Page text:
THE LONG NIGHT, directed by Rich Ragsdale, was a thougt provoking horror film that unleashed gazes of beauty and mounts of terror in the same frame. While the scenery was memorizing, the eerie storyline kept my attention rising from beginning to end.
For me, love and romance entangled in spine-chilling narratives are always compelling, and the film started with a long day inviting us into the endearing relationship between a thriving young couple. A promising trip, that was supposed to give them enlightening answers, flared up into a passage of unexpected questions. Grace (played by Scout Taylor-Compton, Rob Zombie’s HALLOWEEN and HALLOWEEN II) returning to her southern birth place to dig up unsettling roots amidst her family tree leads to hidden agendas from her gruesome past. It drags Grace and her loving boyfriend, Jack (Nolan Gerard Funk, HOUSE AT THE END OF THE STREET), into a horrifying path of unforeseen awakenings.
Their unwavering chemistry, and Funk’s light humor during the most dreadful times, gave extra depth to such a riveting and scary movie. And, without giving anything away, I will just say that actress Deborah Kara Unger (SILENT HILL, SILENT HILL: REVELATIONS, THE GAME) ascended with a potent presence.
I was also intrigued with the distinctive camera angles stretching across the captivating southern landscape. How could something so ominous exude such engaging visuals? Even the darkest moments looked like collages of gorgeous, gothic art.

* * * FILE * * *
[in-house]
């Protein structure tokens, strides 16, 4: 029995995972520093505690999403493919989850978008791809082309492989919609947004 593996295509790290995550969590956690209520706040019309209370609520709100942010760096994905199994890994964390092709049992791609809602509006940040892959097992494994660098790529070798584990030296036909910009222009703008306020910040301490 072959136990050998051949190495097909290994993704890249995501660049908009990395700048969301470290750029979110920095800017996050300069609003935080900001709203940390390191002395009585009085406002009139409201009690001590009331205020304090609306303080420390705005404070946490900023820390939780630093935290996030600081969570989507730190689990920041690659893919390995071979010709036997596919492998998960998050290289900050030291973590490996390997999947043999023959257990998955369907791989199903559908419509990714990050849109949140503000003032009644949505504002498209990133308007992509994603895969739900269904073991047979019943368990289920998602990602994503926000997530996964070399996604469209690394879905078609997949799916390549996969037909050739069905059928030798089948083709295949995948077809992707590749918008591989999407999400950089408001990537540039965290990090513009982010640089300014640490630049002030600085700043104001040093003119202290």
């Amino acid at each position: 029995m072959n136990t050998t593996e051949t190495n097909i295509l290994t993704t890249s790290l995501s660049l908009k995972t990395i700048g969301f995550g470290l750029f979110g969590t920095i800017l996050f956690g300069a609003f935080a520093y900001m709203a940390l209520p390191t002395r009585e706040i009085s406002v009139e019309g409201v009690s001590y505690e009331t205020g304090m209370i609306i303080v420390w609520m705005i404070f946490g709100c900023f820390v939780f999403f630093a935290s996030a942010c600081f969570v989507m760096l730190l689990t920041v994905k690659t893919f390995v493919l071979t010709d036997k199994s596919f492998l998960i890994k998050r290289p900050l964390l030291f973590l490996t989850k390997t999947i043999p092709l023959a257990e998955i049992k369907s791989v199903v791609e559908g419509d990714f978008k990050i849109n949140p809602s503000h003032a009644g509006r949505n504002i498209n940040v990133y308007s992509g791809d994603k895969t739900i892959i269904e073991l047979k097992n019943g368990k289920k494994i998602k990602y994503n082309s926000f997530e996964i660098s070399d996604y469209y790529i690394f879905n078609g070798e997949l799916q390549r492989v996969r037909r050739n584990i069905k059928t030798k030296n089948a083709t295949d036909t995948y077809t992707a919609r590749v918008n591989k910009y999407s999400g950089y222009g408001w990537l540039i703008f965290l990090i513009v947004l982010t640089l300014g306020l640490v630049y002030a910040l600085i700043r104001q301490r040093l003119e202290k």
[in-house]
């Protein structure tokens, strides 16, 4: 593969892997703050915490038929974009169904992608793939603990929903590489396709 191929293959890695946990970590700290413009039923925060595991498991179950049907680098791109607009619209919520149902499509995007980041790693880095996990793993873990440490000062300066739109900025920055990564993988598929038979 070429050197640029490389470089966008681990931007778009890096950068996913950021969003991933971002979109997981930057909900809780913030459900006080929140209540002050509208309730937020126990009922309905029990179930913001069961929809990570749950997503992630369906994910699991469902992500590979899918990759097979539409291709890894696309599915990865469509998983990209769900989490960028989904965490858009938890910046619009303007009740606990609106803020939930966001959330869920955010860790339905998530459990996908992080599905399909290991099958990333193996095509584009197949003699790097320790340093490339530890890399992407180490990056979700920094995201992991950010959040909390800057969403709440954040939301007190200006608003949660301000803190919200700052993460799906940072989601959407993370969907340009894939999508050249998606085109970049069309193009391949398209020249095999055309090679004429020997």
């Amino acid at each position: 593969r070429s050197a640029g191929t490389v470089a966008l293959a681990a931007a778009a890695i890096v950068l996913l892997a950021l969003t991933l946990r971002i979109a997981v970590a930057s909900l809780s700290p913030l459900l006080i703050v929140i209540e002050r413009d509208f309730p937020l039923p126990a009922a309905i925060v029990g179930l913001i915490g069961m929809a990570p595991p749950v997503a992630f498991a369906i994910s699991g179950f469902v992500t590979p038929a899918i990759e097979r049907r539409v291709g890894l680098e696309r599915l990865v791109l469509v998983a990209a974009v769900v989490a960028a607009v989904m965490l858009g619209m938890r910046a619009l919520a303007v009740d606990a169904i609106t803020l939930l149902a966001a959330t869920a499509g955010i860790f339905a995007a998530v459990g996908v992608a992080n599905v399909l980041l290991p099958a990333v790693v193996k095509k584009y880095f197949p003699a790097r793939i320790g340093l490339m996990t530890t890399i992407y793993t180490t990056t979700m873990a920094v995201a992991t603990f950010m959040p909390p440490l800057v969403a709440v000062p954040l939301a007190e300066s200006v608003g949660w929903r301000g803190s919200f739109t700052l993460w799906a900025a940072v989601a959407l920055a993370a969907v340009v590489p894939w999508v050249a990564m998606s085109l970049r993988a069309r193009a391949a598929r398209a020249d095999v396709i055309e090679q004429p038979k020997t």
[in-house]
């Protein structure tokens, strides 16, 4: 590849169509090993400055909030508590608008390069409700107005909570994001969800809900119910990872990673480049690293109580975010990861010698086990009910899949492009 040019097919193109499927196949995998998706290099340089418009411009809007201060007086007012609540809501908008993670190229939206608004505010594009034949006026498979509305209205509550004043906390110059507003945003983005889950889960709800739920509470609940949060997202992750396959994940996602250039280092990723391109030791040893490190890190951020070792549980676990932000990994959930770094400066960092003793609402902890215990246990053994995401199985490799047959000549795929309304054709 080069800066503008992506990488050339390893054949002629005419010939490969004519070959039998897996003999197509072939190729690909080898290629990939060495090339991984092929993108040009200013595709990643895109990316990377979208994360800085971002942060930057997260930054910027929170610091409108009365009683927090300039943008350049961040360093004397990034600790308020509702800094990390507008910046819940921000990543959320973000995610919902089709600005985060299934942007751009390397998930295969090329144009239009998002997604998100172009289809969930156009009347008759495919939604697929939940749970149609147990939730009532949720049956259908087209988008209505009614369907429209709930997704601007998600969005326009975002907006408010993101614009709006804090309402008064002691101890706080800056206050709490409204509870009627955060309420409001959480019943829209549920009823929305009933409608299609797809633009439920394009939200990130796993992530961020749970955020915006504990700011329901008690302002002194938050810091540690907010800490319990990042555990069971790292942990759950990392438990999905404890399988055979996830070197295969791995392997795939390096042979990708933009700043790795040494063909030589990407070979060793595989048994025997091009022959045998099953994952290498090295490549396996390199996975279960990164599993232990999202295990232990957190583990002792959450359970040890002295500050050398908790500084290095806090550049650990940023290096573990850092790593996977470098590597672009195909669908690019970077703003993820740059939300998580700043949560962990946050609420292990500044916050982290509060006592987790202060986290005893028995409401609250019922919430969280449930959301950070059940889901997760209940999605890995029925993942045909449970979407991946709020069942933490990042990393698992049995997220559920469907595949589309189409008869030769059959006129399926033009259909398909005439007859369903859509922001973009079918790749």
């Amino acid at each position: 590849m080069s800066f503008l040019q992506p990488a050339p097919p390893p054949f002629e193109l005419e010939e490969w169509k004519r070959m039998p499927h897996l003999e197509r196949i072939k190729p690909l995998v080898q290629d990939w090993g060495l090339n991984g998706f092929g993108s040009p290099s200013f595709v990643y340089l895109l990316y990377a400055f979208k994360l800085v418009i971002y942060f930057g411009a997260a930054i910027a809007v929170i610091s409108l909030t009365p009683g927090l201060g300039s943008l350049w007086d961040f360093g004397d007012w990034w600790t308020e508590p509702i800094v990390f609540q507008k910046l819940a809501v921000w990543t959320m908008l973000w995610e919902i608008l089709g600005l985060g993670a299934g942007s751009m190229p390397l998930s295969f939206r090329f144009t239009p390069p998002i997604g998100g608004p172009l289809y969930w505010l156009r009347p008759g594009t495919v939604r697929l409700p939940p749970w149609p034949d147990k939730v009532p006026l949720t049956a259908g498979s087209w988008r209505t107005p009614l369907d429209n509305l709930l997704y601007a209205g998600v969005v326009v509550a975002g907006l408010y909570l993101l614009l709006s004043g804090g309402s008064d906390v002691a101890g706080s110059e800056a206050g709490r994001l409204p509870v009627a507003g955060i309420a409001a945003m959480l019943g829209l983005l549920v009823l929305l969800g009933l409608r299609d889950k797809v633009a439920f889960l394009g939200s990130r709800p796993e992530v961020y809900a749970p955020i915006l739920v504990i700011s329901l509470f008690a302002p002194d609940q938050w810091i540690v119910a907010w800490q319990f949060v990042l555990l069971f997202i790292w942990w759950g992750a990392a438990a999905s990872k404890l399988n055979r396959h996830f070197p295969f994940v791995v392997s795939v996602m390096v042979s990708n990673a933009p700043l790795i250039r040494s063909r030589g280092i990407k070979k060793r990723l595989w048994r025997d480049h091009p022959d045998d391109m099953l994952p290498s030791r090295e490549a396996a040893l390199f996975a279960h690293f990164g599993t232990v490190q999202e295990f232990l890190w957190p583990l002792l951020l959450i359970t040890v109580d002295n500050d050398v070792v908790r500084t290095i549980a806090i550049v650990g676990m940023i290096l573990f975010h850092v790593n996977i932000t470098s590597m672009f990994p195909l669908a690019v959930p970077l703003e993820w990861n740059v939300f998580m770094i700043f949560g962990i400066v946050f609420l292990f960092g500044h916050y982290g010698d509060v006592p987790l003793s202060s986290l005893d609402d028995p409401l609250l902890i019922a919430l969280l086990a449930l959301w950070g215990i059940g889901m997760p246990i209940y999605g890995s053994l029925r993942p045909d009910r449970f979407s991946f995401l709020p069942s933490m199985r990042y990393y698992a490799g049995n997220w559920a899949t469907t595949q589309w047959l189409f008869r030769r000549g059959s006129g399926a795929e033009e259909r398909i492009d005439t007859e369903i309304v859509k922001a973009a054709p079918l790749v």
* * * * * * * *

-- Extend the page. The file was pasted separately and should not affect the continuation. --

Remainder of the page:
This was one of the most artistically driven horror films I’ve witnessed in a long time. It made the environment its own important character that helped to define the backstory.
The disturbingly layered score played like an amazing symphony over some of the most terrifying scenes – as if pain was pleasure, and pleasure was solace. Voices sung melodies of doom invading the hope onto which the sweet loving couple held. The choice of music echoed the true essence of what was going on in each scene.
I love when horror films mirror real life ideologies that are not too farfetched. For me that makes it even scarier as a hardcore horror appreciator. The occult narrative has been done over and over again in Hollywood, so it is always refreshing to see a different take on it.
The film was just the long fright night I needed. The writing was well executed and spoke volumes of real-life traumas into an overload of monstrous drama – that will unquestionably be a cult classic. I rate it 5 out of 5 beats on the MMTrometer.
THE LONG NIGHT is in theaters and available on digital today February 4.